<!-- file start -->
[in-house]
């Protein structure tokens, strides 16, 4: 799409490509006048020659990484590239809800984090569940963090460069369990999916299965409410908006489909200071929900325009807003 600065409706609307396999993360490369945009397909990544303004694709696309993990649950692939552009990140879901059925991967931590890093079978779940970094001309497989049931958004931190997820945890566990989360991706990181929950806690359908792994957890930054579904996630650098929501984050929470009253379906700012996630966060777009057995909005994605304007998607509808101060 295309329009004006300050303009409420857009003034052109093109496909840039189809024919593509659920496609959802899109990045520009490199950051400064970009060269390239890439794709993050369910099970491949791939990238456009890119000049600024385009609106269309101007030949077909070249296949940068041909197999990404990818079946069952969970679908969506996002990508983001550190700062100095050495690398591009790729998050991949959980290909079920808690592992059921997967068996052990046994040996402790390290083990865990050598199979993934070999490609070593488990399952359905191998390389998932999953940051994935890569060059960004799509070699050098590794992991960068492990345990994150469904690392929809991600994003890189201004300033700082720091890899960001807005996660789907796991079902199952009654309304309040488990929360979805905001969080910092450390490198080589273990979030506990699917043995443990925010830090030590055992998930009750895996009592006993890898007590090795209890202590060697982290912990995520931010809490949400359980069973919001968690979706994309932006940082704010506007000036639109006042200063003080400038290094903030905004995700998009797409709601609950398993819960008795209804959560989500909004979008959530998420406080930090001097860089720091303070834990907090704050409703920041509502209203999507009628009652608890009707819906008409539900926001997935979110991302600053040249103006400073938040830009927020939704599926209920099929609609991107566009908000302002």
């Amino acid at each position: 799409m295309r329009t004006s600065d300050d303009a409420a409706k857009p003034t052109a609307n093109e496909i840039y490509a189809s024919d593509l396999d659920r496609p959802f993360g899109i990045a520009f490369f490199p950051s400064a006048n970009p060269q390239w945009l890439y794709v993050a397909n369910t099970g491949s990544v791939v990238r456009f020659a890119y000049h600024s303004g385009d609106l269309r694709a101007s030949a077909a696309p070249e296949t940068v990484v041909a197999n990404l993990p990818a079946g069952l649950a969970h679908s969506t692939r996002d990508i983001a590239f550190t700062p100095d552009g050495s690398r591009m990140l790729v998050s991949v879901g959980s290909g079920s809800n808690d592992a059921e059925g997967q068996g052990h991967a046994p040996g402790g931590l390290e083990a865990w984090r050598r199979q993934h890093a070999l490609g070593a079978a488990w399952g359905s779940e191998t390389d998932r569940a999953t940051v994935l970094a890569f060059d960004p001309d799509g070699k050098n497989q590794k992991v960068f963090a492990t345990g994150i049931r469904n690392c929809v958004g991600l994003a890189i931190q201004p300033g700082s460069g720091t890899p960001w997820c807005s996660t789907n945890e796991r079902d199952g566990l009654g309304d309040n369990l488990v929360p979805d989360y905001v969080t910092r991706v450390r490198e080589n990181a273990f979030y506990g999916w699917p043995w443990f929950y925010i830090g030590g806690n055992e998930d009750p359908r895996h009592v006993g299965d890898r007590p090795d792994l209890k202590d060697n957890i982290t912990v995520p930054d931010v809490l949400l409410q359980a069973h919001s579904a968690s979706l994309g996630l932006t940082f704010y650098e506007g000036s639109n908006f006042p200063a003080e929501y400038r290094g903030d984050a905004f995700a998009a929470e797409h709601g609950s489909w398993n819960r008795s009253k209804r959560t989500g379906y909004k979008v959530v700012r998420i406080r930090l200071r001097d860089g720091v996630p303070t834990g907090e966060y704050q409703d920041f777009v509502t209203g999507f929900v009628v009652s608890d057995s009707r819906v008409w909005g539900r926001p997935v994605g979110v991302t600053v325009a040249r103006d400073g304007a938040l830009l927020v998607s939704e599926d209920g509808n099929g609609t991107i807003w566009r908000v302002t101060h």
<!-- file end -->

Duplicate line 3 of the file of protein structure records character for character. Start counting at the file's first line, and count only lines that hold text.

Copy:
């Amino acid at each position: 799409m295309r329009t004006s600065d300050d303009a409420a409706k857009p003034t052109a609307n093109e496909i840039y490509a189809s024919d593509l396999d659920r496609p959802f993360g899109i990045a520009f490369f490199p950051s400064a006048n970009p060269q390239w945009l890439y794709v993050a397909n369910t099970g491949s990544v791939v990238r456009f020659a890119y000049h600024s303004g385009d609106l269309r694709a101007s030949a077909a696309p070249e296949t940068v990484v041909a197999n990404l993990p990818a079946g069952l649950a969970h679908s969506t692939r996002d990508i983001a590239f550190t700062p100095d552009g050495s690398r591009m990140l790729v998050s991949v879901g959980s290909g079920s809800n808690d592992a059921e059925g997967q068996g052990h991967a046994p040996g402790g931590l390290e083990a865990w984090r050598r199979q993934h890093a070999l490609g070593a079978a488990w399952g359905s779940e191998t390389d998932r569940a999953t940051v994935l970094a890569f060059d960004p001309d799509g070699k050098n497989q590794k992991v960068f963090a492990t345990g994150i049931r469904n690392c929809v958004g991600l994003a890189i931190q201004p300033g700082s460069g720091t890899p960001w997820c807005s996660t789907n945890e796991r079902d199952g566990l009654g309304d309040n369990l488990v929360p979805d989360y905001v969080t910092r991706v450390r490198e080589n990181a273990f979030y506990g999916w699917p043995w443990f929950y925010i830090g030590g806690n055992e998930d009750p359908r895996h009592v006993g299965d890898r007590p090795d792994l209890k202590d060697n957890i982290t912990v995520p930054d931010v809490l949400l409410q359980a069973h919001s579904a968690s979706l994309g996630l932006t940082f704010y650098e506007g000036s639109n908006f006042p200063a003080e929501y400038r290094g903030d984050a905004f995700a998009a929470e797409h709601g609950s489909w398993n819960r008795s009253k209804r959560t989500g379906y909004k979008v959530v700012r998420i406080r930090l200071r001097d860089g720091v996630p303070t834990g907090e966060y704050q409703d920041f777009v509502t209203g999507f929900v009628v009652s608890d057995s009707r819906v008409w909005g539900r926001p997935v994605g979110v991302t600053v325009a040249r103006d400073g304007a938040l830009l927020v998607s939704e599926d209920g509808n099929g609609t991107i807003w566009r908000v302002t101060h």